Are your lenses not quite wide enough to get that landscape shot you want? Or perhaps your camera’s resolution isn’t quite high enough to print it as big as you want to? Well, that’s where stitched panoramas come into play. The process is fairly straightforward and offers a lot of advantages over just using a wide lens, but there are a few gotchas.
In this video, landscape photographer Nigel Danson walks us through his process of making stitched panoramas covering everything from the different shooting techniques to how to actually stitch them together in the computer.
Nigel covers some of the potential headaches you may face when creating images for stitched panoramas, and how you can shoot them well to make your life easier when you’re on the computer. He covers the techniques that work well for him, as well as other options that might be available to you and worth checking out.
If you’ve never done one before, they’re worth experimenting with, although do be prepared to have your computer slowed down to a crawl if you’re stitching in Photoshop.
For me, stitched panoramas are one of my favourite types of images to create whenever I go away somewhere with an impressive landscape. Often I don’t have a lens with me that’s wide enough to really capture the full majesty of the scene before me, and stitching allows me to use what I have to create a wider shot, with a much higher level of detail than I would otherwise get.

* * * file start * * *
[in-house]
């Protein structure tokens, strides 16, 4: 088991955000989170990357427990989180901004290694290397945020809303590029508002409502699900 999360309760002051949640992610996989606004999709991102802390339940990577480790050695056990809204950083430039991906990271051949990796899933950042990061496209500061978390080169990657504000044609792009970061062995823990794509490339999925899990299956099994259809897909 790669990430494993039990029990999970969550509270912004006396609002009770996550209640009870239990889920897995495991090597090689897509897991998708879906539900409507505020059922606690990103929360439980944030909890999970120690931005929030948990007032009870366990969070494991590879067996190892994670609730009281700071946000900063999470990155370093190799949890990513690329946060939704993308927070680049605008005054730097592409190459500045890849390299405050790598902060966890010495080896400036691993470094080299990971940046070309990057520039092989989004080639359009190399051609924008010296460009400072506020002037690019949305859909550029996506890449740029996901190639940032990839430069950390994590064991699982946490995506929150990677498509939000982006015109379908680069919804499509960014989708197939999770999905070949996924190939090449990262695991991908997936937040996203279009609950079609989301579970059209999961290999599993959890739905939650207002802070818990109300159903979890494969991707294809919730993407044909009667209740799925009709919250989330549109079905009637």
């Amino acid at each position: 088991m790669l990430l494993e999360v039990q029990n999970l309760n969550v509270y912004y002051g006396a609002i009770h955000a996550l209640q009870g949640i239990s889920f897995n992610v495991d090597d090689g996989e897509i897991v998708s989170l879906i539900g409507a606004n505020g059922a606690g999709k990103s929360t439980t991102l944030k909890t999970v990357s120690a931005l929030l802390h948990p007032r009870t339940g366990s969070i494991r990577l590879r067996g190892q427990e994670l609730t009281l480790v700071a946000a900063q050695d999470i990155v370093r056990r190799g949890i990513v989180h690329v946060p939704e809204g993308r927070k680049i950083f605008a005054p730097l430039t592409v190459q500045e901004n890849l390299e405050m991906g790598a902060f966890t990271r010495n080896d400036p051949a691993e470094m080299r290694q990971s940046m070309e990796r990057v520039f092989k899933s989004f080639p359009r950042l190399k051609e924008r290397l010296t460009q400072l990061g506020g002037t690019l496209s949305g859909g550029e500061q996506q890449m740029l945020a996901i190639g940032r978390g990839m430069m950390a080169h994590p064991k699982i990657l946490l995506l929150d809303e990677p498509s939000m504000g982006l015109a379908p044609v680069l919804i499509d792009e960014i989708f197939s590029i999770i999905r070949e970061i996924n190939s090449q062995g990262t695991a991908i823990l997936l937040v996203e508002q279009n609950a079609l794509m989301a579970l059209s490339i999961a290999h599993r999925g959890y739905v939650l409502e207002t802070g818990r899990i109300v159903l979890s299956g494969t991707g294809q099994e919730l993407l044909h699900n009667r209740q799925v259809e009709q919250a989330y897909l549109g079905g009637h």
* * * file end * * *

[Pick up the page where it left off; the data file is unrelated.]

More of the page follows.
The above image, for example, was a combination of 32 images shot with the Nikon D800 and the 50mm f/1.4D AF lens from 1,600ft up the top of Taipei 101 in Taiwan. All I had with me was my D800, my 50mm lens and my phone. So, what else could I really do? The final stitch ended up being around 400-megapixels, and it’s great looking through it on the computer and zooming into all the detail. One day I’ll get it printed big.
The above is also a stitched panoramic at Lost Dutchman State Park in Arizona using the Nikon D800 with the Sigma 70-200mm f/2.8 Sports lens. This was 28-images stitched together to create a 600-megapixel image.
I tend to process my images in Bridge and then stitch in either Photoshop or Hugin, a free and open-source stitching application, depending on my needs. Much of the time, Photoshop manages to handle it quite well, but there are times it gets a little confused and Hugin gives me more control.
Have you had a go at panoramic stitching yet?